According to the Health Resources and Services Administration, an agency of the US Department of Health and Human Services, “approximately 60% of Primary Medical Health Professional Shortage Areas in the United States are in nonmetropolitan areas.”
These workforce shortages not only result in greater challenges for primary care providers in rural areas to offer high-quality care but also significantly limit overall access to needed healthcare services for rural residents.
In addition to that, the FCC’s decision to exclude end-user devices from its $100 million Connected Care Program grant fund presents significant challenges to medical providers who want to deliver care to patients in remote or rural communities, or patients who have mobility or transportation challenges, but still need to maintain regular appointments with their doctor.
Some providers are getting around these limitations by turning to IoT partners who can provide hotspots for WiFi broadband internet as well as end-user devices and health management software. These providers are bridging the digital divide and making e-visits possible through telehealth connectivity.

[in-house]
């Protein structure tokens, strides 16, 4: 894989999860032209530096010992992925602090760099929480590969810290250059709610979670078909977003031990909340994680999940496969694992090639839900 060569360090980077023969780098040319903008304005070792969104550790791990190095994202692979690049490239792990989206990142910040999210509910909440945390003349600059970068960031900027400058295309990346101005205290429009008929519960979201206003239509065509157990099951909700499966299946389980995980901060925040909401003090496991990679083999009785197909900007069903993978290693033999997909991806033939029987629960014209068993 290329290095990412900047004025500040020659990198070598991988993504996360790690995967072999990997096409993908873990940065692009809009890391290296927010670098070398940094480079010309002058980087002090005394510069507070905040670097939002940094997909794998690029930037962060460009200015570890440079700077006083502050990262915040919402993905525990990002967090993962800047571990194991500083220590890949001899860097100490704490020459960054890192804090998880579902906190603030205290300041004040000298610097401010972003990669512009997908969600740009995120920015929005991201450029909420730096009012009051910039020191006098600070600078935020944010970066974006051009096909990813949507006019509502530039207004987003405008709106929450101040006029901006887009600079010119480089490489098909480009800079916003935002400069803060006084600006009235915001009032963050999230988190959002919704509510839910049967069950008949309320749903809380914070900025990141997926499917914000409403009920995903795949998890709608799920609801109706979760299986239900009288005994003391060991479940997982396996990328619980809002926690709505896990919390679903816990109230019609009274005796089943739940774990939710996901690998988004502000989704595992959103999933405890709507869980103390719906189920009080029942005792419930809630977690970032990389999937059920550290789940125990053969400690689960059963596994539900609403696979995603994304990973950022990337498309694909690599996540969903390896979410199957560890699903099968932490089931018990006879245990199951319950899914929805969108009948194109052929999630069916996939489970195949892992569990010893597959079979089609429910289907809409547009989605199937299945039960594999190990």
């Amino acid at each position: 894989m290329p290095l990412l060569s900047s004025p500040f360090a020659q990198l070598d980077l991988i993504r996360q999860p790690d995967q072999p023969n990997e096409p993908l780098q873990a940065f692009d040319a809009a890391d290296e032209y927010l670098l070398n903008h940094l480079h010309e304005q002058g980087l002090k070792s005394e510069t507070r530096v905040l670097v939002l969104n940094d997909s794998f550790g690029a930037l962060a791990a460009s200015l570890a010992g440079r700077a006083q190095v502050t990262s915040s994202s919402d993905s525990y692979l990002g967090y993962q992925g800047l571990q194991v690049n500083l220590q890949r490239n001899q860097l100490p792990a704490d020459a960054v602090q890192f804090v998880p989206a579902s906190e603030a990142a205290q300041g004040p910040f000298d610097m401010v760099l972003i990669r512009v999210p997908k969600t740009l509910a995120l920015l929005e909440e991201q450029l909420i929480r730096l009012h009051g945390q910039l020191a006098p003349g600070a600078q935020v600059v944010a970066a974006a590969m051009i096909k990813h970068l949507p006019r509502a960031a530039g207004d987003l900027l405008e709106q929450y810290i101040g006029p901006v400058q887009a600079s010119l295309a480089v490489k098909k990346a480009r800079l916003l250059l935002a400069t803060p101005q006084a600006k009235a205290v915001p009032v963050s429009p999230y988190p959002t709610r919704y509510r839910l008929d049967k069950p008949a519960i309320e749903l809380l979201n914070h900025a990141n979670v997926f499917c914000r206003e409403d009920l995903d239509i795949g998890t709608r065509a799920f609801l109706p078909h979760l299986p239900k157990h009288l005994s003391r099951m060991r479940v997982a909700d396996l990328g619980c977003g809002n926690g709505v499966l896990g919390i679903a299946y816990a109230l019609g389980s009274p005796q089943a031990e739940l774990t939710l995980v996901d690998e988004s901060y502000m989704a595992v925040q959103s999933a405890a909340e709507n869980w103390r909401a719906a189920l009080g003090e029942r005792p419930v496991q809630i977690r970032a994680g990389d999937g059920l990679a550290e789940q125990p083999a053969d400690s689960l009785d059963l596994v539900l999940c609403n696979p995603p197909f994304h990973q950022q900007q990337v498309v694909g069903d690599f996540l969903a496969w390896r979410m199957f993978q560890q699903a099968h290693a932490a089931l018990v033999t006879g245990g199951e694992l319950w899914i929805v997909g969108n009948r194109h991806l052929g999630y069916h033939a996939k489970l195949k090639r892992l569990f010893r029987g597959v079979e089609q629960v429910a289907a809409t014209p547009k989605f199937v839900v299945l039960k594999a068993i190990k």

Getting to Patients in Rural or Hard-to-Reach Communities
Providers looking to offer telehealth or telemedicine to their patients can find greater success by partnering with a telecommunications provider who will offer the remote broadband connectivity and mobile tablets as well as a mobile device management platform for making sure that patients are accessing telehealth applications only.
Why Cloud-Based Management is Optimal for Telehealth
A cloud-based management platform like Kajeet’s Sentinel® ensures that healthcare providers can easily monitor the location of their devices, track data consumption, and allow the devices to be on only during patient appointment hours. This kind of monitoring capability can prevent providers from paying for wireless data on devices that are no longer in use by patients who have either completed their treatment or moved on to other providers without returning the equipment. Providers can also see the status of hundreds of devices out in the field at a glance.